Kathy, Maurice and I worked pretty hard yesterday. The people from EAPPI told us they were going to help clear the snow away from Qurtuba School and the nearby Samidoon kindergarten so the children could get to their classes next day and invited us to help. So Maurice and Kathy and I went over yesterday to do that. Our friend Hamed and his daughter Rama also came.
Like I said in my last post, it doesn’t really snow here, so there weren’t snow shovels for people to buy. Hamed tried to buy some regular shovels, but they had all been bought so he could only buy hoes and pick axes. We cleared a path to the kindergarten and to the toilets behind the kindergarten. It would have been a lot faster with a snow shovel!Then we started cleaning the schoolyard at Qurtuba School. I thought we would never get all the snow in the whole yard cleaned up! We were using brooms and squeegees to push the snow to the sides as well as the hoes and the shovels. Kathy was really glad to take over on a squeegee, because her back was getting sore. She worked on pushing melting snow down a drain as the sun began to melt it. After we were done, the schoolyard looked like this:Then Maurice and Kathy and I all went out to lunch with the EAPPI people and Hamed and Rama to the Royal Kingdom restaurant. It was yummy!
A few days ago, my teammate Alwyn and I were sidetracked by phone call as we left for a food shopping trip. Another international monitoring group here in Hebron asked us to check out a
Offending snacks photographed by EAPPI after the staff person was finally released by the soldiers.
situation at the container checkpoint that separates the H-1 area (under nominal Palestinian control) from H-2 (under full Israeli military control) in Hebron. Soldiers had stopped a staffperson from a kindergarten near Qurtuba School who was bringing in a box of snacks for the children, which apparently the soldiers running the checkpoint deemed a security risk.
The staff person had been there an hour by the time we got there and would be there for more than another before the soldiers finally let him go. In the meantime, Alwyn and I became involved in another small human drama. A young man with Down’s Syndrome came through the checkpoint. The soldiers were searching most bags at that point, so I don’t know if initially they decided to be extra thorough with him, but perhaps because he made them uncomfortable, something compelled them to make him take his belt off, pull up his shirt, take off his shoes, and pull up his pants legs. They also went through the newspaper he was carrying page by page to see if it concealed anything.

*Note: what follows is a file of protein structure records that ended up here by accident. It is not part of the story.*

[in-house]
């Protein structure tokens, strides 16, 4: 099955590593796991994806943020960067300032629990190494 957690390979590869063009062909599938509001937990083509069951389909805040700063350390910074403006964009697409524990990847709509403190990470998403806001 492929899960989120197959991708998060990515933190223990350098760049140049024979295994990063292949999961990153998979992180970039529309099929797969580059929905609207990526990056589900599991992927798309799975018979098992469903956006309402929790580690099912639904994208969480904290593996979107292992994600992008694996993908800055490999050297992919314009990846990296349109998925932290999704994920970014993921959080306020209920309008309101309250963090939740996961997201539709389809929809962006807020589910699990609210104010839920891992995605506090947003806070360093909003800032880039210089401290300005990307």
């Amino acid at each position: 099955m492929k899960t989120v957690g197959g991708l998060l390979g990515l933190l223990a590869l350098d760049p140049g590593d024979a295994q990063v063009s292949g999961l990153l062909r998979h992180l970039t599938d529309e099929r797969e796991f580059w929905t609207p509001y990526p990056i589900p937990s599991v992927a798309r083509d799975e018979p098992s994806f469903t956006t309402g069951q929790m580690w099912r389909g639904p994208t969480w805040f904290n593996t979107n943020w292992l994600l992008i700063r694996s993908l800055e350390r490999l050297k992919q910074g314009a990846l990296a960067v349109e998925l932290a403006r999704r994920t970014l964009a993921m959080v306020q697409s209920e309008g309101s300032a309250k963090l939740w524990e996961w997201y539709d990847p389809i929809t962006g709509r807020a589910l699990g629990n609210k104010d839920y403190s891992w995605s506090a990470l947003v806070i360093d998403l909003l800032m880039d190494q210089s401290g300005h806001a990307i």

He continued up the hill afterwards, belt in hand, cursing. He would try to put the belt through the loops of his pants, then start re-enacting the scene of his humiliation again and again, yelling and shaking his fist. Alwyn and I joined him and tried to calm him down. An older man came by to help him with his belt, and through him, we learned the young man’s name, Abed*, and that his father had died recently.
What seemed to restore his good humor was showing him my shopping list, and telling him, in Arabic, what we needed to buy (apples, bananas, milk etc.) He sat with us as we waited for people from the Ecumenical Accompaniment Programme to relieve us. At one point he nudged me with his elbow, smiled, and said in Arabic, “I’m Jewish.” “Really?” I asked. The smile widened, nearly splitting his face in half and he nodded vigorously.
Before I joined Christian Peacemaker Teams, I worked with developmentally disabled adults. I have thought over the years I have worked in Hebron, that while people with mental disabilities here sometimes suffer worse treatment in the form of mockery on the streets than they do in the U.S., they often feel that they are more a part of the community than the people I worked with did. Still, I guess I do expect that soldiers are going to make special allowances for a young man like Abed, and not assume he is a criminal, which seems to be their default assumption for most young Palestinian men in their twenties. I know that soldiers have taken away boys as young as seven or eight on suspicion of throwing stones. I worry what a strong young man like Abed might face behind that gate where Israeli soldiers take the boys and men they detain. And I worry that we might never really find out what happens to him if they do.